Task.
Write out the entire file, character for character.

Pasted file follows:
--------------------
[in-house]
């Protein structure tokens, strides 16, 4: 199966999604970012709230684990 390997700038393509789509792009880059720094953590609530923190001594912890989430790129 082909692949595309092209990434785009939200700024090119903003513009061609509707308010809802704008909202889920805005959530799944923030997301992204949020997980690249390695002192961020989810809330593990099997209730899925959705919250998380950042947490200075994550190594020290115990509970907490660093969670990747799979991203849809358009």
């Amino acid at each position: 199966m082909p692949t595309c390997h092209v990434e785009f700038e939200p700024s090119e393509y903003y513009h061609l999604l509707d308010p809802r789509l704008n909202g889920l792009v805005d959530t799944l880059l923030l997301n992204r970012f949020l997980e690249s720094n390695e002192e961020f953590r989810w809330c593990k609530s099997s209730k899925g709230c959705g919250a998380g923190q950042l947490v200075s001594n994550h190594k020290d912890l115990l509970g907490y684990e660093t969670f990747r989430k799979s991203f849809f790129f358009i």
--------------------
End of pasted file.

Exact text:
[in-house]
């Protein structure tokens, strides 16, 4: 199966999604970012709230684990 390997700038393509789509792009880059720094953590609530923190001594912890989430790129 082909692949595309092209990434785009939200700024090119903003513009061609509707308010809802704008909202889920805005959530799944923030997301992204949020997980690249390695002192961020989810809330593990099997209730899925959705919250998380950042947490200075994550190594020290115990509970907490660093969670990747799979991203849809358009």
């Amino acid at each position: 199966m082909p692949t595309c390997h092209v990434e785009f700038e939200p700024s090119e393509y903003y513009h061609l999604l509707d308010p809802r789509l704008n909202g889920l792009v805005d959530t799944l880059l923030l997301n992204r970012f949020l997980e690249s720094n390695e002192e961020f953590r989810w809330c593990k609530s099997s209730k899925g709230c959705g919250a998380g923190q950042l947490v200075s001594n994550h190594k020290d912890l115990l509970g907490y684990e660093t969670f990747r989430k799979s991203f849809f790129f358009i």